Let me introduce cooperatives to you through this video of one of my favorite co-operatives, Modo. Existing for more than 20 years, it’s one of the first car-sharing co-operatives in Canada.
This car-sharing cooperative seemed to have predated the so-called “sharing economy” (i.e. Uber, Grab, AirBnb, etc.) by a couple of decades.
Did this surprise you?
Why? Or why not?
So what is a Cooperative?
A cooperative is a company owned by its members who use, supply or otherwise benefit from its products or services.
If you want a formal (er, mouthful) definition, here it is according to Philippine law:
“A cooperative is an autonomous and duly registered association of persons, with a common bond of interest, who have voluntarily joined together to achieve their social, economic, and cultural needs and aspirations by making equitable contributions to the capital required, patronizing their products and services and accepting a fair share of the risks and benefits of the undertaking in accordance with universally accepted cooperative principles.”
The International Cooperative Alliance, the worldwide non-profit for coops, was established in 1895. In 1995, it issued the revised Statement on the Cooperative Identity, which includes the seven cooperative principles mentioned in this video.
Some of the values that govern cooperatives are self-help, self-responsibility, democracy, equality, equity, solidarity, openness, and social responsibility.
Cooperatives in action, in real life. Hard to think of a better flag-bearer than Mondragón.
As a group, it has 100 firms, from machine tool manufacturers and supermarket chains to household appliance makers, a university, and a bank.
In fact, Mondragón is the world’s largest cooperative.
But have you heard of it before?
Ace Hardware Corporation is a hardware retailers’ cooperative.
Sunkist is a marketing cooperative entirely owned by and operated for citrus growers.
SWIFT, or the Society for Worldwide Interbank Financial Telecommunication, is a coop.
Even Barcelona FC (football club) is a cooperative.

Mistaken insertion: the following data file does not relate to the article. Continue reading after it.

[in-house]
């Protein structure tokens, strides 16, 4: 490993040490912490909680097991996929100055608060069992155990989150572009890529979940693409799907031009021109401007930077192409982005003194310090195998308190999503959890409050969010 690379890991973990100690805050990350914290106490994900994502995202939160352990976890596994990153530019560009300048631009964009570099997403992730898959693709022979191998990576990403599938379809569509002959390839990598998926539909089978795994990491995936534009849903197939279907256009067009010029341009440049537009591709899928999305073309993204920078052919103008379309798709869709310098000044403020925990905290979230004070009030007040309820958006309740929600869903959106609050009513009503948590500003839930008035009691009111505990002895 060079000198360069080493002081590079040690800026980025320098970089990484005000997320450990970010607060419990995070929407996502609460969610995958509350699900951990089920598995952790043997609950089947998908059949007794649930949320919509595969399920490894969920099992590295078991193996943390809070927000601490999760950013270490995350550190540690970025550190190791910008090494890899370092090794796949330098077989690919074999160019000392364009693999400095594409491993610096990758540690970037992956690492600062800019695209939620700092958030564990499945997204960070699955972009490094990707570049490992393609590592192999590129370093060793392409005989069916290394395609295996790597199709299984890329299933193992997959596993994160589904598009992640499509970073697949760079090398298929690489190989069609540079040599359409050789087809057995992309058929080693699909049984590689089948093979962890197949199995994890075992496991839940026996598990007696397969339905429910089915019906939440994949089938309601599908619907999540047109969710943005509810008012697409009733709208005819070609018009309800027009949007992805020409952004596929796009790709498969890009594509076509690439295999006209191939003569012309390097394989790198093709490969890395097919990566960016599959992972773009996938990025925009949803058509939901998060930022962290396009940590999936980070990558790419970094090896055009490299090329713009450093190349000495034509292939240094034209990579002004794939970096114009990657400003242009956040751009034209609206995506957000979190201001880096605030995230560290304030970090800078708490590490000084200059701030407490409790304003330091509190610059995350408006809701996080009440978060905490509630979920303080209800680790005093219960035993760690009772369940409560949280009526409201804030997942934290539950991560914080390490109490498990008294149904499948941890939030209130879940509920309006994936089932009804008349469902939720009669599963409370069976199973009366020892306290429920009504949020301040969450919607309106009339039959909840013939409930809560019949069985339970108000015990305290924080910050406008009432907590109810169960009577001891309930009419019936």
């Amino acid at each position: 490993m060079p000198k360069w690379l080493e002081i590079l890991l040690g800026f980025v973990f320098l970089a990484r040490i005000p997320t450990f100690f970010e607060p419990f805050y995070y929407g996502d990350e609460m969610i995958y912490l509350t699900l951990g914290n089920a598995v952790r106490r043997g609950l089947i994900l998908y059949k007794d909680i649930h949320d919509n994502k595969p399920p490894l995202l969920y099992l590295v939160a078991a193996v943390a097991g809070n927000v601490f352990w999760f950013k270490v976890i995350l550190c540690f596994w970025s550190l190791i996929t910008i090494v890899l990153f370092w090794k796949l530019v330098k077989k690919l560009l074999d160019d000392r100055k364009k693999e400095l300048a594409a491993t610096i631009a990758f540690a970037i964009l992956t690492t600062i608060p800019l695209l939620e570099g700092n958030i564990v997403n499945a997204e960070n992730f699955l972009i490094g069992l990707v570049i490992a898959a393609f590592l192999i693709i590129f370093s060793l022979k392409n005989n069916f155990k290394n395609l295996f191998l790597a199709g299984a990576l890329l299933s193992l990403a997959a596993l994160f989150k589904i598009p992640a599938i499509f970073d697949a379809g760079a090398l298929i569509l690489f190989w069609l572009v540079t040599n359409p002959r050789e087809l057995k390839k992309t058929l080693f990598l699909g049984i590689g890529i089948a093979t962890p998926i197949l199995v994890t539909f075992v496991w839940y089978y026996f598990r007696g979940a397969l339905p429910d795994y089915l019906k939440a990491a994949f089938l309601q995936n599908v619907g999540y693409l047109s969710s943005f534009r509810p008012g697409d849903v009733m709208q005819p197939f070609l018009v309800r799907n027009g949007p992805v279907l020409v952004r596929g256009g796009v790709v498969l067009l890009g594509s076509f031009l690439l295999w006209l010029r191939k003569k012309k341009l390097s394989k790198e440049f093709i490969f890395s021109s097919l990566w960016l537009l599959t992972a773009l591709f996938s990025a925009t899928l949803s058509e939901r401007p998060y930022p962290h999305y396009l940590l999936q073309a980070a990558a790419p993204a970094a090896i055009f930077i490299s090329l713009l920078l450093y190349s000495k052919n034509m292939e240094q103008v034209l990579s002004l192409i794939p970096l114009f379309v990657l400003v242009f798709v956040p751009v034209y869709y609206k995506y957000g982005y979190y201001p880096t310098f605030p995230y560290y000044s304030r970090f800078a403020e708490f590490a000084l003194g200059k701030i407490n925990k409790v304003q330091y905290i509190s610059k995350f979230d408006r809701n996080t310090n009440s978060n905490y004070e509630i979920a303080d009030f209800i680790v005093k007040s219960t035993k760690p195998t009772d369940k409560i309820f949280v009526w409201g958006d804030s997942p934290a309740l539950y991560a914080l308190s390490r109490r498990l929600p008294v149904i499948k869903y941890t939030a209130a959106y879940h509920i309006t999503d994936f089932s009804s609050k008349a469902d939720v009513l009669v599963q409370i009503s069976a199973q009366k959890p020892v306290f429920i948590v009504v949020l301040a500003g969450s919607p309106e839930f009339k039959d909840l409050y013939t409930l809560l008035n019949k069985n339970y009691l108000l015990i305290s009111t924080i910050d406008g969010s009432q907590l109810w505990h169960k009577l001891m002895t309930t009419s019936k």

Again, does any of these surprise you?
Why? Or why not?
I wanted to include this video here because credit cooperatives and financial service cooperatives are very popular in the Philippines.
You can look at credit unions and cooperative banks as their nice and friendly “cousins”.
Once again, according to Philippine law—
A “credit cooperative is one that promotes and undertakes savings and lending services among its members. It generates a common pool of funds in order to provide financial assistance to its members for productive and provident purposes.”
A “financial service cooperative is one organized for the primary purpose of engaging in savings and credit services and other financial services.”
A “cooperative bank is one organized for the primary purpose of providing a wide range of financial services to cooperatives and their members.”
Don’t worry if they all sound the same.
1 Cooperative Insurance System of the Philippines Life and General Insurance (“CISP” for short) falls under this type of cooperative.
CISP operates as a life and non-life insurer and, together with the Cooperative Health Management Federation (“CHMF”), the Philippine coop sector offers the whole suite of life, non-life and health financial services.
The law defines an insurance cooperative as “one engaged in the business of insuring life and poverty of cooperatives and their members.”
A creative man is motivated by the desire to achieve, not by the desire to beat others.
By way of summary . . .
It has been a privilege to work with CHMF, with cooperative leaders from all over the country. Ditto with working with CISP.
But there are many things to do and there’s much more that can be done.
For the last few years, I have been privately advocating for the formation of the Philippines’ first true technology co-operative.
A platform cooperative. A cloud cooperative. A technology cooperative federation.
The reason—today, every business is a technology business.
I feel that co-operatives have mostly missed the Web boat. Or were at the least late to the party.
And today we are living in a post-Web world sailing in post-Web seas.
But we don’t have to miss out on . . .
There are extreme opinions on blockchain and, in the case of cryptocurrencies, wild ups and downs. But they are elegant solutions to real, difficult problems.
Distributed ledger technology and cooperatives are a match made in heaven. Cooperatives just don’t know it yet.
They represent the kind of “cooperation” that potentially disrupts cooperation itself.
So I can’t wait for the future of co-operatives—it’s already here!
In the end there’s a saying, “If you want to get something done, do it yourself.”
Thankfully, with co-operation, “yourself” need not mean “alone.”
So if you are working on an innovative project for your co-operative or the co-operative sector in general, let me hear from you!